To sachet or not to sachet …

Droid camera photo

One Sunday evening in 1956, there was a TV show I desired to watch but being it was a church night, there was little chance this 12 year old boy would get to see it. I was extra good about getting out of bed and being ready to go to services that morning, paid attention in bible class, sang the hymns extra loud, and didn’t even fart on the hard and resounding pew while the preacher said his sermon. I even put my last personal dime in the collection plate instead of trying to sneak one out of it as was my usual labor. I was hoping my mom would soften and let me stay home to watch the first appearance of Elvis on the Ed Sullivan Show. I ate my chicken dinner and smiled and asked for seconds; I was a good boy. Promptly at four-thirty in the afternoon, my mom told me to get ready for church; I was devastated. I began all the whining and pleading tricks I knew, which were many, but she was unrelenting. Finally, a switch was applied to my legs all the while I listened to her say that some day I would appreciate what she was doing. Mom, I am 66 years old now, and I still do not appreciate what you were doing although I do not resent that you thought it was necessary. Anyway, I missed seeing Elvis; there were no VCRs in those days.

I missed a lot of good entertainment shows and many educational TV programs because of my mother’s beliefs; in particular I didn’t get to see the Davy Crockett series of shows on The Wonderful World of Disney, but all my chums did and that hurt worse than me not seeing them; Davy was one of my local and legendary heroes. I also loved good cartoons, and I still do. No Donald Duck animated shorts for me, though. I was God-fearing, but I was more mama-and-her-switch-fearing. My life seemed to me to have become a ‘go to church and go to school’ type of existence. Of course, my plight did have rewards. I always had more toys than did my pals, and more and better clothing, too. I had no older siblings so I didn’t wear worn hand-me-downs. Another thing I had which so many of my peers seemed not to have was a wild imagination. Every hollow stump was a space ship or a submarine. Other boys wanted to play shoot-em up western movies or war movies, but I was living in my sci-fi thoughts, saving Thuvia, the beautiful maiden of Barsoom and fighting space pirates in a far galaxy. My summers were spent mostly alone in the woods and fields, listening to tiny creatures sing their love songs and eavesdropping on trees as they gossiped among them selves.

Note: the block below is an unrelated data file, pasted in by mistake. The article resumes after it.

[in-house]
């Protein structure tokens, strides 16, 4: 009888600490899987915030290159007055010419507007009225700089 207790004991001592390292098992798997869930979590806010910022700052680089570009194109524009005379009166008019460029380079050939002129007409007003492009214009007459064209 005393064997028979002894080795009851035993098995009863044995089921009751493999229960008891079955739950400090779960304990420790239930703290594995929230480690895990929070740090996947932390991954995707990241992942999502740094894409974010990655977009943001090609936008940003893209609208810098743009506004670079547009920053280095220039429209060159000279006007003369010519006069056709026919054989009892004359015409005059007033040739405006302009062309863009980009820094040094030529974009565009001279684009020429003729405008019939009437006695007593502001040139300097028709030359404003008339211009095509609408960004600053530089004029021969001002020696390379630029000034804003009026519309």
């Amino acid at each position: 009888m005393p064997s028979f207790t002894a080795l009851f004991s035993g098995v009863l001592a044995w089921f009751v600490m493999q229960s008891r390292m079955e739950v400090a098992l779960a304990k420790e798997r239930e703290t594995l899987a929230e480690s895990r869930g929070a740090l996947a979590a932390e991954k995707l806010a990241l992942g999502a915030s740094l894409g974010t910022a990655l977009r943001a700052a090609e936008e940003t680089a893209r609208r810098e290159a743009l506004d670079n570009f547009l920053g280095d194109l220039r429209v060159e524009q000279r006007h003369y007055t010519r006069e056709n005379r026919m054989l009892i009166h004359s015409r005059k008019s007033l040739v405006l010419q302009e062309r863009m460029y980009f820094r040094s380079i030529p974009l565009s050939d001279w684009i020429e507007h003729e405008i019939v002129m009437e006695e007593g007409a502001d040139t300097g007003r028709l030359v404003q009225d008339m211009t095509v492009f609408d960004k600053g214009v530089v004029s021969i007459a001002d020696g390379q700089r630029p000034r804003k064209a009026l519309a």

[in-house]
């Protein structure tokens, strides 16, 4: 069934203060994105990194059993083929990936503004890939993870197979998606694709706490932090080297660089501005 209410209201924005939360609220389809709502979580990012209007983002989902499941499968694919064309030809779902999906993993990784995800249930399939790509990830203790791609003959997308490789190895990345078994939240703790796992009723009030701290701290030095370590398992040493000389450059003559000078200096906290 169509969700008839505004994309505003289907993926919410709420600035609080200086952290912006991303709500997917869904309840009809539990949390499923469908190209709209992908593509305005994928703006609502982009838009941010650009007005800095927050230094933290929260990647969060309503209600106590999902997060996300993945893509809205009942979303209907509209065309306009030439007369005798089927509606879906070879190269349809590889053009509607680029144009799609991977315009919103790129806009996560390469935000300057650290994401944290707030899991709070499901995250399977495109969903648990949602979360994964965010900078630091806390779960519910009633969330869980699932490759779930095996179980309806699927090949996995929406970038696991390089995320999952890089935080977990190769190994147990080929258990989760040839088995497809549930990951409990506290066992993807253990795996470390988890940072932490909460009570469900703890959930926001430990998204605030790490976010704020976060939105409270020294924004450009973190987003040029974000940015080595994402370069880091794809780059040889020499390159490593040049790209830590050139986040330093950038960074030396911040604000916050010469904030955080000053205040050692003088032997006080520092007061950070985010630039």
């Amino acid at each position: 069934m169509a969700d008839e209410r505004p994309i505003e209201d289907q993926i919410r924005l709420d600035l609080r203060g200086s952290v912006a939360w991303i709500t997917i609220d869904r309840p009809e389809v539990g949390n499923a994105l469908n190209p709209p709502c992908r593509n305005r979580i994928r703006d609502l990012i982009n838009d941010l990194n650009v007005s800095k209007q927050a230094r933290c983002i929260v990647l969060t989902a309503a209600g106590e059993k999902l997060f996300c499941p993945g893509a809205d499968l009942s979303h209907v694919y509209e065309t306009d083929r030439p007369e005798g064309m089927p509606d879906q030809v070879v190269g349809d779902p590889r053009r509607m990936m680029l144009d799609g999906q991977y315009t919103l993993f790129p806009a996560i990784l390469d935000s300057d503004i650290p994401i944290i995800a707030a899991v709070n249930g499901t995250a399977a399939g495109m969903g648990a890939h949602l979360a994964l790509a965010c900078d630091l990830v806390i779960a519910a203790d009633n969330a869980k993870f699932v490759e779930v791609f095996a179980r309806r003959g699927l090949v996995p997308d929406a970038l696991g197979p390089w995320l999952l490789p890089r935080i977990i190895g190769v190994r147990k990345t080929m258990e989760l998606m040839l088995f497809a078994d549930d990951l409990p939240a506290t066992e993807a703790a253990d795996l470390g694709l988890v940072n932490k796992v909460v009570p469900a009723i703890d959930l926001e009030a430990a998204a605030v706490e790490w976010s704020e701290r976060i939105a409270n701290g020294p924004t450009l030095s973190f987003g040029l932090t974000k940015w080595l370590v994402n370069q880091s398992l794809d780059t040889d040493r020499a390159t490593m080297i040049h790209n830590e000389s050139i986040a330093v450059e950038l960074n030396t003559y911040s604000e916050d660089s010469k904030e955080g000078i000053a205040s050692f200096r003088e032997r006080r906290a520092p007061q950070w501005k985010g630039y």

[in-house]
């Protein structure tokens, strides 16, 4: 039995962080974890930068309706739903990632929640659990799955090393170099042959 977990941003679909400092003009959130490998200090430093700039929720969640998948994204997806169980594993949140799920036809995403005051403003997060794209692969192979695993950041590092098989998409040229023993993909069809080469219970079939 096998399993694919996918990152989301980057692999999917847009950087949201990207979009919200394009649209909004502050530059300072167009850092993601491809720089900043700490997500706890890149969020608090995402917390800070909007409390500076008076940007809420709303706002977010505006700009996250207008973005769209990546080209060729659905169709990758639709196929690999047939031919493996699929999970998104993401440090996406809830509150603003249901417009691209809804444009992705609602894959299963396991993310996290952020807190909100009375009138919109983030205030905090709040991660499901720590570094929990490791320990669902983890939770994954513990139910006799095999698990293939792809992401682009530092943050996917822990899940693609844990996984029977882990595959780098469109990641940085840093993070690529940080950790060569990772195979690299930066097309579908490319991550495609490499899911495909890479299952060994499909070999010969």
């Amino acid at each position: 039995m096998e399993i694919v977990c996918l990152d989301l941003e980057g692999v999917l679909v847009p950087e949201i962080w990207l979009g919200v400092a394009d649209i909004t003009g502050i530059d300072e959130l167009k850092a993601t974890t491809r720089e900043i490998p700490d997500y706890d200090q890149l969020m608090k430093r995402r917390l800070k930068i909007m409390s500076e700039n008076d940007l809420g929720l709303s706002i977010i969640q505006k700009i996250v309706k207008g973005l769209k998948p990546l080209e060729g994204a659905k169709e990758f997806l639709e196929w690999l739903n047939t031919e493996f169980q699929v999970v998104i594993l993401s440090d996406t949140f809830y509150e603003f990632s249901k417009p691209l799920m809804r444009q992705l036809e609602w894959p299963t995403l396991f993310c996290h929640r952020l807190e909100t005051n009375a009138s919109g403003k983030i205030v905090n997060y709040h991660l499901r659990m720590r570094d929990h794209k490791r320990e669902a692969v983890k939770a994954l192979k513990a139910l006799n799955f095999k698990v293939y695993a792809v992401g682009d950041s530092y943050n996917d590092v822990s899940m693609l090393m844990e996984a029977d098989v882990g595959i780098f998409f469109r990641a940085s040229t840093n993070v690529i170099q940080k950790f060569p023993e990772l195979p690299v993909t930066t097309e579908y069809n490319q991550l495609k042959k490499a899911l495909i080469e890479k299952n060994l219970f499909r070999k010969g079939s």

Another Sunday morning rolled around in another year, 1960 I think it was. I was plenty disillusioned with being forced to do something which I was becoming to not believe in as I was being taught. My mom awakened me at the usual hour to get ready for church, but I decided it was time for me to quit being her little boy and to refuse to go. Physically, I was almost as big as she and the few whippings had become no more than a nuisance. That day, I told her I was not going to church and we were soon having an argument of which I am still ashamed. As she was threatening me with earthly mayhem and ever-lasting hell, I was smart-mouthing back to her and somehow she decided to slap me upside the head as she had done a few times before; it had become her unwritten exclamation point. However, this time she had a sachet cream jar in her hand and when it hit just at the top of my right ear I went to my knees, nearly unconscious and seeing stars. It scared her as much as it did me and there was a bit of blood on my ear to add to her angst. Well, I got my wish and I did not go to church that morning and neither did she, but until the day I turned 18 years old, I never missed or resisted going to church. I know she did not realize she had the sachet jar in her hand and I know she would not purposely have hurt me. In fact, up until her death in 2002, we both still got a big laugh out of the events of that long-past Sunday. I always chidingly blamed her for trying to kill me be cause I was refusing to go and worship a man who had been killed by the people he loved because he was being a rebel, same as I. Anytime I was at her house and she was displeased with something I was saying or doing, she would go the her bedroom, retrieve the very same sachet bottle which she had kept as a reminder, and hold it in front of my face without uttering a word.